Patient-provider communication with HIV-positive women about abnormal Pap test results
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In this article, the authors examine communication between women living with human immunodeficiency virus (WLH) and health care providers (HCPs) regarding abnormal Pap tests. During the period of March 2011 through April 2012, 145 WLH were recruited from Ryan White funded clinics and community-based AIDS service organizations located in the southeastern United States. WLH who had an abnormal Pap test (69%, n = 100/145) were asked if their HCP shared and explained information about abnormal Pap tests. The authors performed chi-square tests and multivariable logistic regression analyses using Stata I/C 13. HCPs shared information about abnormal Pap tests with 60% of participants, and explained the information they shared to 78% of those. Health literate participants were more than three times as likely to have read the information received about abnormal Pap tests (adjusted odds ratio [aOR] = 3.49, 95% confidence interval [CI] 1.19-10.23), and almost five times as likely to have understood the cancer information they read (aOR = 4.70, 95% CI 1.55-14.24). Knowing other women who had had an abnormal Pap test was not significantly associated with cancer information seeking or processing after controlling for confounding factors. The present findings underscore the need to increase WLH's health literacy as an intermediate step to improving patient-provider communication among WLH. Lay sources of cancer information for WLH warrant further study.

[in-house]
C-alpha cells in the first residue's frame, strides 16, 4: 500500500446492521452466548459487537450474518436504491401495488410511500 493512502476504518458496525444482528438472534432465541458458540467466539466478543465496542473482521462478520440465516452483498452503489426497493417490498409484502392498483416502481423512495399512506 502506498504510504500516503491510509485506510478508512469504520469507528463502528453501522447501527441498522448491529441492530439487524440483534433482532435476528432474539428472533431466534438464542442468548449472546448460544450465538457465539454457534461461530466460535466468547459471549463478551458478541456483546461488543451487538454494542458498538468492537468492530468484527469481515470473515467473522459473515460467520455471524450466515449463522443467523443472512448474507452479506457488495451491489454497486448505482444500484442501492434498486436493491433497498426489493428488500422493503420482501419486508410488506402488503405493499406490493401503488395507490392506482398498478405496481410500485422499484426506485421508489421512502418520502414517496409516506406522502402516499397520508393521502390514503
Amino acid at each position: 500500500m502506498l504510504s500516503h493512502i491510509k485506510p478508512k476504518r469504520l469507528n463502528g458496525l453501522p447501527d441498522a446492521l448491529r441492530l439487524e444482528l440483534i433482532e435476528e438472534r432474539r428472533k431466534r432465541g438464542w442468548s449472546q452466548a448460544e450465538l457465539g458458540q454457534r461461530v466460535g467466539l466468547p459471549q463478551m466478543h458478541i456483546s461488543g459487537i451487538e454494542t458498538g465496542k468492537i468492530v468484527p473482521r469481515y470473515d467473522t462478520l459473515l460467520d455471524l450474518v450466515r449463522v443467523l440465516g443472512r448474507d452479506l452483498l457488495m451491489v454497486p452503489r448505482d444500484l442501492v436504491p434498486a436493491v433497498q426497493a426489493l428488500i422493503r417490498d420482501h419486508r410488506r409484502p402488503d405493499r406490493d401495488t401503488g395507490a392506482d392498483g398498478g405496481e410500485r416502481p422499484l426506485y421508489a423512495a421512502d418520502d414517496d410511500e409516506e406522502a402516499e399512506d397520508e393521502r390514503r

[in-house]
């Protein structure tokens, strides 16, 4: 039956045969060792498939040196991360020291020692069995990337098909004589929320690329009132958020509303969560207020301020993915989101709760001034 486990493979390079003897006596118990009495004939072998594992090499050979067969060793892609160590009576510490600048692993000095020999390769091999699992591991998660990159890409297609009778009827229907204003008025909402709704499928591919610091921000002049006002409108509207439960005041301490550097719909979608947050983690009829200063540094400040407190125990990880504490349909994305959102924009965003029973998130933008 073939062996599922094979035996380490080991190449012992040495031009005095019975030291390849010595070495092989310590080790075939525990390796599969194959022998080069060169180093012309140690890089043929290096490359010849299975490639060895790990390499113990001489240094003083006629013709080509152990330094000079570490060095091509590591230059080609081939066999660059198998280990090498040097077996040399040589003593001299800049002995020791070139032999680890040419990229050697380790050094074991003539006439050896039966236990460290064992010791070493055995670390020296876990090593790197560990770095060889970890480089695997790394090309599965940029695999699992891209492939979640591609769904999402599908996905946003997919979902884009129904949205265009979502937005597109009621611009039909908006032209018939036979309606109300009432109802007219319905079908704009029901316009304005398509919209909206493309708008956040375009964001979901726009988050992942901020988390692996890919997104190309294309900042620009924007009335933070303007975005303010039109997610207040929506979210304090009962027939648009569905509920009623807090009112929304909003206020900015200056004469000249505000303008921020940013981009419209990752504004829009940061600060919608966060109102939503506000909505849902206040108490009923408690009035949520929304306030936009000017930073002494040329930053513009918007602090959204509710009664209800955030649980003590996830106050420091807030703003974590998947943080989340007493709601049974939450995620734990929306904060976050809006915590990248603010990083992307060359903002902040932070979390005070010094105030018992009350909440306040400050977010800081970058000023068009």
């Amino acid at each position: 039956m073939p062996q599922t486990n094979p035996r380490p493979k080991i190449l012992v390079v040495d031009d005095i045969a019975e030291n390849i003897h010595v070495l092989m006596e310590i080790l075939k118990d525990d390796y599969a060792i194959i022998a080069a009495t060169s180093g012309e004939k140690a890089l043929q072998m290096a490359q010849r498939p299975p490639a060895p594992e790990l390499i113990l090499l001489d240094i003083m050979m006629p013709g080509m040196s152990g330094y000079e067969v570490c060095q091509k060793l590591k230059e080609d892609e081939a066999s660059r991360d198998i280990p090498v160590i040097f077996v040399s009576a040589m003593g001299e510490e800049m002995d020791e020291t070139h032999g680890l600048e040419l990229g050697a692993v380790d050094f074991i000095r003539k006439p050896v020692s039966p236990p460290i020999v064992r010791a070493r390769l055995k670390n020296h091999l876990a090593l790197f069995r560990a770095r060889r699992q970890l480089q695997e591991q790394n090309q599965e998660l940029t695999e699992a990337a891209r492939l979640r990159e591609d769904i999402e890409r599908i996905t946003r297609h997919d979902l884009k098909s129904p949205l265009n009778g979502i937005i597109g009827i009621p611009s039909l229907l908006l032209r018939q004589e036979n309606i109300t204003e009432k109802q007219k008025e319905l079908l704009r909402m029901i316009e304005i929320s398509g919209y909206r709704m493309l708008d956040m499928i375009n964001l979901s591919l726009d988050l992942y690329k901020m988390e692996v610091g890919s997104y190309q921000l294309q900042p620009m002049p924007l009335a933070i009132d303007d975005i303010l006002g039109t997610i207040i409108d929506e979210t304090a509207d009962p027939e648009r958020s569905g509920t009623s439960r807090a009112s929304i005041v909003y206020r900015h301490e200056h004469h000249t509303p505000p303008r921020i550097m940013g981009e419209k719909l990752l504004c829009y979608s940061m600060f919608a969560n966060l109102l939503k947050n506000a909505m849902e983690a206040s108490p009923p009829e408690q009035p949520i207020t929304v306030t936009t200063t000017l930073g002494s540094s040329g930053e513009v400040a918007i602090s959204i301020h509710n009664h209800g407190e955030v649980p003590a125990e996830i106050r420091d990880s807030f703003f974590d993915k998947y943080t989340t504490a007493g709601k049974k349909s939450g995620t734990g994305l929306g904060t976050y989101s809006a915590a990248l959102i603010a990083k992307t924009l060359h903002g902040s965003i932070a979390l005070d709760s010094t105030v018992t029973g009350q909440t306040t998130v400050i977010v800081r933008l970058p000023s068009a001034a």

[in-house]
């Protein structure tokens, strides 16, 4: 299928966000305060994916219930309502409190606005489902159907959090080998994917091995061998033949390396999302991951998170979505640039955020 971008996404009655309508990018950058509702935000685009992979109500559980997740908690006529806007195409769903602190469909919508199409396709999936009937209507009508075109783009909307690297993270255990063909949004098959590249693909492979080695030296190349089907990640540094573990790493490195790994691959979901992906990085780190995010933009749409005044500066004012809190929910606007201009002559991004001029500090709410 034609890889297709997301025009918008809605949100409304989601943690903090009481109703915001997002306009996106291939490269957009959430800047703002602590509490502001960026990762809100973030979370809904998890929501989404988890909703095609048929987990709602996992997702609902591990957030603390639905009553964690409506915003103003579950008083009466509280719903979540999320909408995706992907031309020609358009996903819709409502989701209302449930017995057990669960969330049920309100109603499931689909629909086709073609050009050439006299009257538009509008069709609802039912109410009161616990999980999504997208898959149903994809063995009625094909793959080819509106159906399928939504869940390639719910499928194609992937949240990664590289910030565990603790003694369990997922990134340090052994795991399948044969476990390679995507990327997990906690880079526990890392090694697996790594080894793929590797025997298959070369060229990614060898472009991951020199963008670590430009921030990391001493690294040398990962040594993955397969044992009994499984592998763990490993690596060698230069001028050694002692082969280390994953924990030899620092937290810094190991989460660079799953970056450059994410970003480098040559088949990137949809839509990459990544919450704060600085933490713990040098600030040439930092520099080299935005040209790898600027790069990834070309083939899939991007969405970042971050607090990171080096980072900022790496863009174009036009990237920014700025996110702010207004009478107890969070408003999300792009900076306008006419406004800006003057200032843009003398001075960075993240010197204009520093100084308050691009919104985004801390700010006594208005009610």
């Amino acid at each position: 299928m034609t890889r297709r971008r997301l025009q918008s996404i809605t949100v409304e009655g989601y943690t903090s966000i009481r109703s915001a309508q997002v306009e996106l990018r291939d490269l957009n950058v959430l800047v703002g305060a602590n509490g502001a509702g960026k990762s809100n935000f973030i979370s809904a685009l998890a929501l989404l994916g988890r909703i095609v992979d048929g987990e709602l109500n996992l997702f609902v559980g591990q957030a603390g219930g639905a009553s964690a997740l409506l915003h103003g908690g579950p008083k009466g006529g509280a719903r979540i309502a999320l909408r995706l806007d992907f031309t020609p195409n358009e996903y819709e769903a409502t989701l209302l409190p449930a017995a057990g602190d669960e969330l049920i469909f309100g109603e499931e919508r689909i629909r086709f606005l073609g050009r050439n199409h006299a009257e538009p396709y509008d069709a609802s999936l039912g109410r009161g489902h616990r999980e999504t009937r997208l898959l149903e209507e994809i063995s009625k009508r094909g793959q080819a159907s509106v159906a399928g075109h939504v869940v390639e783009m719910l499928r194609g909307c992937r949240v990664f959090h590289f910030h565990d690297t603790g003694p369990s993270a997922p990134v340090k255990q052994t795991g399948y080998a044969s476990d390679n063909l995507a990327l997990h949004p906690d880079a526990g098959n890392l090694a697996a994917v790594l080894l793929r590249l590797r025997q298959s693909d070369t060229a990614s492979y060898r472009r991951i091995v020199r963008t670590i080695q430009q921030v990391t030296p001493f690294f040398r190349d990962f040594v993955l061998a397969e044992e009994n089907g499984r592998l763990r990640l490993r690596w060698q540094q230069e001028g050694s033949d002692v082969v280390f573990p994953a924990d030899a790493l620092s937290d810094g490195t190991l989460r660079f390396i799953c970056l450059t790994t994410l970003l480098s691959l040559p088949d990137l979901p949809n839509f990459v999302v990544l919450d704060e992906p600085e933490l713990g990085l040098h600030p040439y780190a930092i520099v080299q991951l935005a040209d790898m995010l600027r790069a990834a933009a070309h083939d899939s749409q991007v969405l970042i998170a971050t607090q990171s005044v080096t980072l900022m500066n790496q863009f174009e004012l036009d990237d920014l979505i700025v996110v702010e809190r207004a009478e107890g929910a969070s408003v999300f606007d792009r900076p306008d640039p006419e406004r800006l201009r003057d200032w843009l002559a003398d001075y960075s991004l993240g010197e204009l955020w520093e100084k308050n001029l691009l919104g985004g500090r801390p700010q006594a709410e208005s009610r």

author list (cited authors)
Wigfall, L. T., Bynum, S. A., Friedman, D. B., Brandt, H. M., Richter, D. L., Glover, S. H., & Hébert, J. R.